We went out last night to see Abby perform in her latest school play.  The Complete Works of William Shakespeare, Abridged, was originally written for 3 actors.  Abby and her classmates did it with a cast of 15 or so.  It was very funny, and they seemed to get most of the plays in, not to mention 154 sonnets condensed down to a 3x5 card.

Here is Abby as Hamlet:


And here is most of the cast taking their bows:


All in all, a very creative play.

Thursday, May 6, 2010

Conan


So Conan O'Brien came to talk at my company today.  I was not a big fan, but just because I don't know the guy. His show was always on too late for me to watch.

Today I became a fan.

He was hysterically funny, self-deprecating and very normal for a huge star.  The audience loved him - he spent 45 minutes taking questions, telling jokes and just being very entertaining.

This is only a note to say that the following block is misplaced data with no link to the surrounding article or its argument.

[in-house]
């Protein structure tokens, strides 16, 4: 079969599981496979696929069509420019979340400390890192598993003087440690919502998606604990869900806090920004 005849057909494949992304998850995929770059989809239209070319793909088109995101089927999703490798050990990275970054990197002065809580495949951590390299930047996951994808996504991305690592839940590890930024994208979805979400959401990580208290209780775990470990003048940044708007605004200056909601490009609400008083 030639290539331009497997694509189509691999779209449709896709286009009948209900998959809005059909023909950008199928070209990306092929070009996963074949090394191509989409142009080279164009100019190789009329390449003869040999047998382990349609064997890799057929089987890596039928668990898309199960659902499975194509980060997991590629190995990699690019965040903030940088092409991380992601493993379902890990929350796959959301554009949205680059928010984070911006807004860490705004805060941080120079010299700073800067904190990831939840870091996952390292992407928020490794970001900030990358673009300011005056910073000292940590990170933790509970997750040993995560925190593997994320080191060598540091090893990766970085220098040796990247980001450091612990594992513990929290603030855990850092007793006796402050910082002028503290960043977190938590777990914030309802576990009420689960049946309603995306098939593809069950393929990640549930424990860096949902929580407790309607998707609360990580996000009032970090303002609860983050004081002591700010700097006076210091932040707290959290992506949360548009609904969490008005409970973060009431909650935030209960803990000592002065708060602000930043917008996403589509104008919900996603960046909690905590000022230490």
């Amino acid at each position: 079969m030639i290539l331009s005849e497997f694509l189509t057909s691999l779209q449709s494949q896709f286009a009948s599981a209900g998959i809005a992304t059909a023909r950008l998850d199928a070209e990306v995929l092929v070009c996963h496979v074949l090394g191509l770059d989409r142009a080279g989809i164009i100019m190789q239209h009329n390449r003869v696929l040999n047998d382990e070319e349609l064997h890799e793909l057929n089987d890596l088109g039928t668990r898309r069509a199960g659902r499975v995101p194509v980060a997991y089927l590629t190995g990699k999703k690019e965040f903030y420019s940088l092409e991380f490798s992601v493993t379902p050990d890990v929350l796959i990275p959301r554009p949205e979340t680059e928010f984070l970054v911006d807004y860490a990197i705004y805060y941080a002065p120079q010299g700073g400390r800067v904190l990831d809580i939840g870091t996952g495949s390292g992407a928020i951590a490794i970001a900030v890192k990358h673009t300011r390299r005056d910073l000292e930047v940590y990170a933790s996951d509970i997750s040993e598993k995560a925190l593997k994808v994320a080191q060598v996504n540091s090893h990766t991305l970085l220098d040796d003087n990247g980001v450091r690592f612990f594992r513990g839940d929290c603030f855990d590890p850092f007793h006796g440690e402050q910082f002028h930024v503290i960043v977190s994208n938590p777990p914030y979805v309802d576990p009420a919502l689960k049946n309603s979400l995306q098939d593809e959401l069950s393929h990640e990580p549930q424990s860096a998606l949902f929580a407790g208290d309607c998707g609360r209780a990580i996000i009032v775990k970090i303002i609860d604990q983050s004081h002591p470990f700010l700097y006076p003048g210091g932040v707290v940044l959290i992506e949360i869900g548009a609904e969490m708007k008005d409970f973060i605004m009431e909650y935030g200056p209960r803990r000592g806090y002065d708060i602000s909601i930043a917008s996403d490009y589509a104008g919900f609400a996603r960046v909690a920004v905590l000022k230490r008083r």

Another good perk of my job.

Wednesday, May 5, 2010

Cinco de Mayo in Calistoga

We went up to the Napa Valley on Sunday, mostly because it was a perfect day for a ride in the convertible.  But we happened to arrive in Calistoga just before their Cinco de Mayo parade got underway, so we decided to find a good spot and watch.  Smart idea - it was total fun.

There were horses:


And great dancers:


And adorable little children:


And there was a whole lot of entertainment:


What a terrific day!

Tuesday, May 4, 2010

Invisible buttons

Kind of geeky, but interesting.  Apple has filed a patent on "invisible buttons" for mobile devices.  


TechCrunch describes it as "a way to create backlit micro-perforated holes on the aluminum casing of a MacBook or other device which could be used for buttons on the lid when the laptop is closed or below the keyboard when it is open. The buttons could serve as simple displays for WiFi signal or battery strength, control playlists and volume for iTunes songs or movies, or even replace the trackpad."